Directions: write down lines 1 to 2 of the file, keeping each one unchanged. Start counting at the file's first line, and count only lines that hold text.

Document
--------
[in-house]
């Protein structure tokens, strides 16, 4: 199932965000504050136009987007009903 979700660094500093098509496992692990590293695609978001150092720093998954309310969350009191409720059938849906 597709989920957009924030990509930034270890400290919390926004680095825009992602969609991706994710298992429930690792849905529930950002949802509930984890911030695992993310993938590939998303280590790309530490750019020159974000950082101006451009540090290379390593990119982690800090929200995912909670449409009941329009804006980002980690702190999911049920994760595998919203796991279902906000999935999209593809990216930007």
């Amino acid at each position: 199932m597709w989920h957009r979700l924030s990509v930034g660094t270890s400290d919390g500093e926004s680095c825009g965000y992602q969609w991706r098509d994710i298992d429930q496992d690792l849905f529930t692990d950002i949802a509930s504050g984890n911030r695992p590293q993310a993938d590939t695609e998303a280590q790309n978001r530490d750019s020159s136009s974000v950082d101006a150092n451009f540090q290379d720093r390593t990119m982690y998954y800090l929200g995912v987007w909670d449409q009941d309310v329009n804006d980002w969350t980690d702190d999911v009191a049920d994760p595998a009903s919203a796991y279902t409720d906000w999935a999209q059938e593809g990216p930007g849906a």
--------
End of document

[in-house]
């Protein structure tokens, strides 16, 4: 199932965000504050136009987007009903 979700660094500093098509496992692990590293695609978001150092720093998954309310969350009191409720059938849906 597709989920957009924030990509930034270890400290919390926004680095825009992602969609991706994710298992429930690792849905529930950002949802509930984890911030695992993310993938590939998303280590790309530490750019020159974000950082101006451009540090290379390593990119982690800090929200995912909670449409009941329009804006980002980690702190999911049920994760595998919203796991279902906000999935999209593809990216930007």